To deflate the hype a bit, a camera’s digital zoom does not accurately represent its actual capabilities. At maximum digital zoom, photos are usually blurry messes. If you want crisper photos, maximize optical zoom. Though the upcoming Xiaomi device’s 12x optical zoom pales in comparison to the digital zoom, it is still one of the more powerful devices to come out.

Inside, the smartphone will reportedly carry a Snapdragon 775G chipset. It is also rumored to follow the Mi CC9 series, which also touted a revolutionary smartphone camera setup last year. The Xiaomi “CAS” will likely debut sometime in July.

SEE ALSO: Mi CC9 Pro Premium Edition has the best cameras on a phone

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Google sued for tracking Chrome users in Incognito Mode

Incognito Mode is not really private browsing after all

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Over the years, Google has been increasingly scrutinized by the government and public sector for its tracking activities. The latest lawsuit filed in California sheds light on the company’s tracking reach. It alleges that the company misleads Chrome users and continues to track their activities even in Incognito Mode.

A law firm from California — Boies Schiller & Flexner — filed the lawsuit with an aim to seek a minimum of US$ 5 billion in damages. The lawsuit alleges that Google intentionally deceived its users who browse in Incognito Mode by continuing to track their activities even when it is supposed to be “private”.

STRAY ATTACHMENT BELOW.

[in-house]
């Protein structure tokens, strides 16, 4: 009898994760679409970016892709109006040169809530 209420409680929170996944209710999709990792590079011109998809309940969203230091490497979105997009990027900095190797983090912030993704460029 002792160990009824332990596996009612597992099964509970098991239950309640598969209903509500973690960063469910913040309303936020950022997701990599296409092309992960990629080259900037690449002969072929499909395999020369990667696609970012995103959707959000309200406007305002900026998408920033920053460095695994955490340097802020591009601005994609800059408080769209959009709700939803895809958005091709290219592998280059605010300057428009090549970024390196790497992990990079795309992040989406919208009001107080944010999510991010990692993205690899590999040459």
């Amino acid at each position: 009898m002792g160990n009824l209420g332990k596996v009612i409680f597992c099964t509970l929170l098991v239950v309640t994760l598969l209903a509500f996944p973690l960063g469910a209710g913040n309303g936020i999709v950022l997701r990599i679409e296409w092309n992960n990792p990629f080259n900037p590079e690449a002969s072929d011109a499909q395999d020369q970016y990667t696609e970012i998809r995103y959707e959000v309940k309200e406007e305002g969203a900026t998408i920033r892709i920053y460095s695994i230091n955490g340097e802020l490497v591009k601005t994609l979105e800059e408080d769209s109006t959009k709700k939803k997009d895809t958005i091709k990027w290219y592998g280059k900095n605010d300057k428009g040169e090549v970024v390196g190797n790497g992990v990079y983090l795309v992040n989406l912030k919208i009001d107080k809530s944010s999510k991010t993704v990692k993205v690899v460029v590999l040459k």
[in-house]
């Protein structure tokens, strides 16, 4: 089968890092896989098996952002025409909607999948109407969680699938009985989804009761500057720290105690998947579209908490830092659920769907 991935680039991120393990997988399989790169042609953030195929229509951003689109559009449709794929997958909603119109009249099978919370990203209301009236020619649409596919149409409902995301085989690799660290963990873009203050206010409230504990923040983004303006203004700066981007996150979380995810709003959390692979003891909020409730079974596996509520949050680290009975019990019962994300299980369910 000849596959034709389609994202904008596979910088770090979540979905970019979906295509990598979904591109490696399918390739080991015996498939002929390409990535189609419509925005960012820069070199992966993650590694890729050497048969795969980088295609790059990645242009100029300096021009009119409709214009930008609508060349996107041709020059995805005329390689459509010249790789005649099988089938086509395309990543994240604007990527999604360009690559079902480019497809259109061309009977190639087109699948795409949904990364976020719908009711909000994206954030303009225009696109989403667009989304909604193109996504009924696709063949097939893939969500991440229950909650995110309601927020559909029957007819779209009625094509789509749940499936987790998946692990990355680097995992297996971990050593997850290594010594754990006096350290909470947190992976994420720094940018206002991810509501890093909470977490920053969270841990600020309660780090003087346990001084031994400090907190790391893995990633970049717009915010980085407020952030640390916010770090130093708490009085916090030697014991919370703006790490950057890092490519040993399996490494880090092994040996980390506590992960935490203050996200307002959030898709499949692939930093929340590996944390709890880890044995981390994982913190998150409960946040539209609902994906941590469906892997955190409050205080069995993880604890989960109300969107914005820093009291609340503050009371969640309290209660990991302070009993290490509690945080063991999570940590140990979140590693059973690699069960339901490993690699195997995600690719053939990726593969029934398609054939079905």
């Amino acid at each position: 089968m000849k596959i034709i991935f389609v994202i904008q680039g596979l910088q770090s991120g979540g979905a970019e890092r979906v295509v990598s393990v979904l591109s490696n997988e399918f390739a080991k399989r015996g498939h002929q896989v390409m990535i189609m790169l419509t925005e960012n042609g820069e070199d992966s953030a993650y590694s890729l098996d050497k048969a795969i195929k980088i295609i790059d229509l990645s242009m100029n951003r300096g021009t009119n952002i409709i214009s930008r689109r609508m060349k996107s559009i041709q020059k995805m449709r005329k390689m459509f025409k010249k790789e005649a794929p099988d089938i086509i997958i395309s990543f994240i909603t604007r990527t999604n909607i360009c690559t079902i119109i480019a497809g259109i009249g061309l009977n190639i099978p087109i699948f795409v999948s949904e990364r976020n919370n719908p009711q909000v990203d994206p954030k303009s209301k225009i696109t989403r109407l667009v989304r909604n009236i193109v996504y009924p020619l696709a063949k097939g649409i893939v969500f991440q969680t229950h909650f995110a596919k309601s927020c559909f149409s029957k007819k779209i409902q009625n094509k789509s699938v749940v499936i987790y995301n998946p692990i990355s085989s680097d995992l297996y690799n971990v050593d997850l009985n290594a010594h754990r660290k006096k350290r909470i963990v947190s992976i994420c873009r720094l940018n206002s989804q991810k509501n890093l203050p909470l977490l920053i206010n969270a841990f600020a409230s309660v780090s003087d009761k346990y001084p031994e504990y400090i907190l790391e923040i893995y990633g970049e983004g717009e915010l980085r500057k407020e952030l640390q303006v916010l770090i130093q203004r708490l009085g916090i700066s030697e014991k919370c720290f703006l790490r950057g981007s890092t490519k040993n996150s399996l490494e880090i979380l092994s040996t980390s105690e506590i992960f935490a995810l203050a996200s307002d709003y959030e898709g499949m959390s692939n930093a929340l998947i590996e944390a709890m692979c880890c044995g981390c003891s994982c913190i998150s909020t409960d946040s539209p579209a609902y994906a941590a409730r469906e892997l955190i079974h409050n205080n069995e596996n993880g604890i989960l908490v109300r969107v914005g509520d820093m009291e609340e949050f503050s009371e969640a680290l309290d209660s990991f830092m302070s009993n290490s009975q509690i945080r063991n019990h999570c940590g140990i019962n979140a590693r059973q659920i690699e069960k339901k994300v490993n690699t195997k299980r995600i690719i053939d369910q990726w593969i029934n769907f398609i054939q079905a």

However, there’s also a chance that the lawsuit may not succeed at all. A Google spokesperson has stated in reply that third parties can still gather any browsing data even when in Incognito Mode. As a matter of fact, there’s a disclaimer warning a user that Incognito Mode is not foolproof, and states that any browsing activity might still be visible to third parties, employers, or service providers.

Incognito Mode is not really private at all

By default, Chrome in Incognito Mode doesn’t store your browsing history, cookies, and form information. These browsing data tell a lot about the user and keeps them signed in on most sites too.

However, most websites by now also rely on other data to build a profile of its users. Ads and other tracking elements enable third parties to gather data on website visitors. Websites can even gather real-time device information like geolocation and IP addresses. As such, third parties can still infer your browsing activity even in Incognito Mode.